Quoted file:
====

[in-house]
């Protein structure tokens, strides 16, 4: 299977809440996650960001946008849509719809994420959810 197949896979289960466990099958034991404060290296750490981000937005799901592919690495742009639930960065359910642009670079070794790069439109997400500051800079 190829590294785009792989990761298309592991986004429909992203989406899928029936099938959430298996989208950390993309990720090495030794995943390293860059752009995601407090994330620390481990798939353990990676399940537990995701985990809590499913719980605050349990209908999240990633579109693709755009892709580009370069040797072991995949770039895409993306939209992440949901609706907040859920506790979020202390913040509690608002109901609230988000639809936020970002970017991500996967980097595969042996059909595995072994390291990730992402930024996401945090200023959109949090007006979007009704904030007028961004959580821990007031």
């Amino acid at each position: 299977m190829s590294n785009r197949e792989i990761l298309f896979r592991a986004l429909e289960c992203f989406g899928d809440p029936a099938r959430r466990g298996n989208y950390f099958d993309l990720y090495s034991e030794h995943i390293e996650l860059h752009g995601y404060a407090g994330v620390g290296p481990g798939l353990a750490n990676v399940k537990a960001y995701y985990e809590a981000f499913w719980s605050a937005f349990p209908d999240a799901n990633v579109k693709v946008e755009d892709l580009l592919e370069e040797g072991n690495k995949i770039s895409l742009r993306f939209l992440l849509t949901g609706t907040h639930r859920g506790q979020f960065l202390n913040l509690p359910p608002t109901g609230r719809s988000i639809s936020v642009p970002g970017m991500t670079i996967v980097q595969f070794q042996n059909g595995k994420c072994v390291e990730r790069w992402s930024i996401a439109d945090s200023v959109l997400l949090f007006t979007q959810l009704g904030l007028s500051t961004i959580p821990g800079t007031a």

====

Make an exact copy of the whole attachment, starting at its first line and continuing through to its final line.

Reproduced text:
[in-house]
């Protein structure tokens, strides 16, 4: 299977809440996650960001946008849509719809994420959810 197949896979289960466990099958034991404060290296750490981000937005799901592919690495742009639930960065359910642009670079070794790069439109997400500051800079 190829590294785009792989990761298309592991986004429909992203989406899928029936099938959430298996989208950390993309990720090495030794995943390293860059752009995601407090994330620390481990798939353990990676399940537990995701985990809590499913719980605050349990209908999240990633579109693709755009892709580009370069040797072991995949770039895409993306939209992440949901609706907040859920506790979020202390913040509690608002109901609230988000639809936020970002970017991500996967980097595969042996059909595995072994390291990730992402930024996401945090200023959109949090007006979007009704904030007028961004959580821990007031």
């Amino acid at each position: 299977m190829s590294n785009r197949e792989i990761l298309f896979r592991a986004l429909e289960c992203f989406g899928d809440p029936a099938r959430r466990g298996n989208y950390f099958d993309l990720y090495s034991e030794h995943i390293e996650l860059h752009g995601y404060a407090g994330v620390g290296p481990g798939l353990a750490n990676v399940k537990a960001y995701y985990e809590a981000f499913w719980s605050a937005f349990p209908d999240a799901n990633v579109k693709v946008e755009d892709l580009l592919e370069e040797g072991n690495k995949i770039s895409l742009r993306f939209l992440l849509t949901g609706t907040h639930r859920g506790q979020f960065l202390n913040l509690p359910p608002t109901g609230r719809s988000i639809s936020v642009p970002g970017m991500t670079i996967v980097q595969f070794q042996n059909g595995k994420c072994v390291e990730r790069w992402s930024i996401a439109d945090s200023v959109l997400l949090f007006t979007q959810l009704g904030l007028s500051t961004i959580p821990g800079t007031a």